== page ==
Wastewater analysis shows a high presence of prescription painkillers, leading medical experts to ask whether Australia could suffer an opioid epidemic similar the one in the US that has claimed the lives of thousands of young people.
- More people are using opioids in regional Australia—how many of them are young adults?
- Is #Australia headed for a youth #opioid epidemic similar to the one in the US?
The use of prescription painkillers like oxycodone and fentanyl in regional Australia is surpassing that of the country’s urban centres, the Australian Criminal Intelligence Commission has revealed.
Their report, based on the analysis of wastewater in more than 50 locations, showed that the heaviest presence of these opioids was in rural Tasmania, Queensland and Victoria.
With prescription opioids increasingly being abused by young adults worldwide, experts have voiced fears that Australia could suffer a crisis similar to the one in the US. There, tens of thousands of young men and women have become addicted to synthetic opioids and subsequently overdosed in the last three years.
What Happened in the US?
In the United States, more than 140 people die every day from opioid overdoses, according to the Centre for Disease Control and Prevention. Critics have attributed widespread addiction to overprescription by doctors: by 2015, enough opioids were prescribed in the US to medicate all of the country’s 323 million people 24/7 for three weeks. The American population, which makes of 5 percent of the world, consumes more than 80 percent of opiate painkillers globally.
Americans aged 20 and over are the most likely to overdose on opioids, according to Dr. Andrew Kolodny of Brandeis University’s opioid policy research program. Meanwhile, overdoses among teens have risen nearly 20 percent in the course of a year.
The situation in the US has been called “the worst drug crisis in history,” and was in 2017 declared a public health emergency. Medical professionals say greater funding for treatment is still needed in America, as is increased monitoring of painkiller prescriptions.
If They Are Prescribed by a Doctor, Are Opioids Okay?
Opiates are used to reduce pain, but they are are incredibly addictive—that’s why many doctors refrain from giving them to young people. They are often prescribed following operations, dental procedures and to treat injuries. By creating artificial feel-good hormones known as endorphins, they change the way that a person’s brain reacts to pain. In this way, they can provide patients with great relief.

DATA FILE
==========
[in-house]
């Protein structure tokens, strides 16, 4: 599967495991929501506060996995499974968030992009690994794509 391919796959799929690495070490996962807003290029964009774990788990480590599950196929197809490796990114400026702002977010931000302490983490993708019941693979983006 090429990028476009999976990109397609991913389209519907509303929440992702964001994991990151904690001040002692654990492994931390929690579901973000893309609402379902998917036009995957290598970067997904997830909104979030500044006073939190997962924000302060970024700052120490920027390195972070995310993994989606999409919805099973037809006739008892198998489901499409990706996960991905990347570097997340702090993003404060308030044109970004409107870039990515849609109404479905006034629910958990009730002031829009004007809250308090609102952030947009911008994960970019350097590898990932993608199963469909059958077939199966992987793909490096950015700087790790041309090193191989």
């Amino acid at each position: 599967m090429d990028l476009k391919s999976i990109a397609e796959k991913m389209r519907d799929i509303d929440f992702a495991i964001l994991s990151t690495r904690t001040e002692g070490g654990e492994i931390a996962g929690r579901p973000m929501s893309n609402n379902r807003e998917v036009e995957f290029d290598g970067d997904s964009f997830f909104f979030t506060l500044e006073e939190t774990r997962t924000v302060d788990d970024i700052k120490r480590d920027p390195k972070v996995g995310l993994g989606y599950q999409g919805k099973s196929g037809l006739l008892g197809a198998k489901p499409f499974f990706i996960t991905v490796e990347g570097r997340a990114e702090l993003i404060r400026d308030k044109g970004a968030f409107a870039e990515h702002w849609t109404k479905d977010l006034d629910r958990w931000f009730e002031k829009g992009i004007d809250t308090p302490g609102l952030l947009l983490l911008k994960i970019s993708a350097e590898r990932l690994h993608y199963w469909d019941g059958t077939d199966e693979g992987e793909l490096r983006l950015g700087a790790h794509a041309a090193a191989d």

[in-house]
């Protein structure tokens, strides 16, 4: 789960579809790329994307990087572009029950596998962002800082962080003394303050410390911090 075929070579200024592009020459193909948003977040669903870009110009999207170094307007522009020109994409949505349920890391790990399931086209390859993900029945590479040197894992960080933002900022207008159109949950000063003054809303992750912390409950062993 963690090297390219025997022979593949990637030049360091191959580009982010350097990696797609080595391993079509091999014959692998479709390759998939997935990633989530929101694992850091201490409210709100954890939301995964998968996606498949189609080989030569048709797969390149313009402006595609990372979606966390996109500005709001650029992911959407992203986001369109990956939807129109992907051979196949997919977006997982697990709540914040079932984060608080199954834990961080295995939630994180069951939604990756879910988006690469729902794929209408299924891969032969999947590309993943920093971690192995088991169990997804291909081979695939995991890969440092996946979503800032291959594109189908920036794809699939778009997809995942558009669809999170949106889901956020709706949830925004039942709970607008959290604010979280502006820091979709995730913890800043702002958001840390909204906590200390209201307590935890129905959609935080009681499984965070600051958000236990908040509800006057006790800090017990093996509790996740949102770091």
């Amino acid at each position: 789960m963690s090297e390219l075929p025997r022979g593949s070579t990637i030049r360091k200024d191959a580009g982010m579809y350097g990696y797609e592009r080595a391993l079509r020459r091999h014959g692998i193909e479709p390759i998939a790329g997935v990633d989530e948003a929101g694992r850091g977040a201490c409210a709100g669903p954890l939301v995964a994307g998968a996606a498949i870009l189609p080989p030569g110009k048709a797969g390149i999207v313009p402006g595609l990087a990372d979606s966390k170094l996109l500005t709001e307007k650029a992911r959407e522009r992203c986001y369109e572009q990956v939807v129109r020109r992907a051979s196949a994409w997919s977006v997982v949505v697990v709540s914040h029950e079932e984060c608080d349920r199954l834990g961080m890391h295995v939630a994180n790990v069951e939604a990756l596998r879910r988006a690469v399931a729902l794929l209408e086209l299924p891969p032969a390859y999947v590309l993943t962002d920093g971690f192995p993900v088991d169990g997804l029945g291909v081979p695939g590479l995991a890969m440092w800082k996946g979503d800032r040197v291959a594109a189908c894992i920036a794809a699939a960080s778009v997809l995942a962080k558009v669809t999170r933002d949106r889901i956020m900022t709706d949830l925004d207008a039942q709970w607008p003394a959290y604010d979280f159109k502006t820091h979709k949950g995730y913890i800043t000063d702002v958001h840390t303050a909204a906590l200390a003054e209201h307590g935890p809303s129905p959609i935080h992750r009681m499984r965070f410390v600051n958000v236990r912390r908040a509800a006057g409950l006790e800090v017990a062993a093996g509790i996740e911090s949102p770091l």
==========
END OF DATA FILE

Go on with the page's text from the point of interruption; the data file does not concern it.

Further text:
Some commonly used prescription opioids are:
When these drugs are taken incorrectly or illegally, it is considered substance abuse. In such cases, the brain starts to depend on these chemicals—and in instances of long-term abuse, people are often no longer able to produce endorphins on their own without medical intervention.
How to Spot Signs of Painkiller Abuse
Even in a safe, close-knit regional community, young men—even teenagers—can access opioids through a prescription for another family member or a friend, often without them knowing. Recreationally experimenting with these pills—even if it is out of boredom or curiosity—can lead to dependency on them.
You might notice changes in your son’s behaviour and in the way he relates to you and others that raise questions about whether he is abusing opioids. Abuse of painkillers is often accompanied by:
- A neglected appearance: a lack of personal hygiene, cleanliness of clothes, overall sense of being unkempt
- Slurred speech: opioids are depressants, and can make your son appear fatigued, tired, and lethargic
- “Drunken” behaviour: those high on opiates have been known to talk to themselves, laugh for no reason, and exhibit a noticeable lack of coordination
- General avoidance: of eye contact, of social events and gatherings, of attending scheduled appointments
What’s the Best Way to Treat Opioid Abuse?
Opioid addiction changes your brain, and it takes a professional intervention to overcome it. While outpatient rehab can be one way to treat less severe cases of painkiller dependence, inpatient programs offer many long-term benefits, particularly for young people who are also struggling with co-occurring mental health issues like depression and anxiety.
The first stage of treatment is detoxification and withdrawal from the opiate—medical professionals and clinical staff must provide supervision throughout this process. Medication can be prescribed to assist with the symptoms.
Addressing the root causes of drug abuse involves one-on-one therapy and group sessions, to help develop coping mechanisms and learn how to resist cravings.
The Edge: Designed to Get Young Men Back on Track
Young men in rural communities—including those in regional Australia—often attribute opioid use to boredom, depression, and a lack of direction and focus. That’s why we established The Edge, which empowers men and boys aged 16-24 who are struggling with addiction, behavioural issues, and mental health—and instil within them new visions for their futures.
We offer one-on-one counselling, group therapy, and intensive physical activity so that men like your son can start to produce endorphins naturally again. This happens by undertaking challenges like strength training, rock climbing, horseback riding, wilderness hiking, and biking—all while staying in luxury facilities in northern Thailand, a world away from the triggers that sent him off-track.
Our activities are delivered by highly professional, Western-certified staff members who are committed to our clients’ successful recovery. If a young man you love is self-medicating with opioids, contact us today for a free and confidential consultation about how he can once again take control of his life.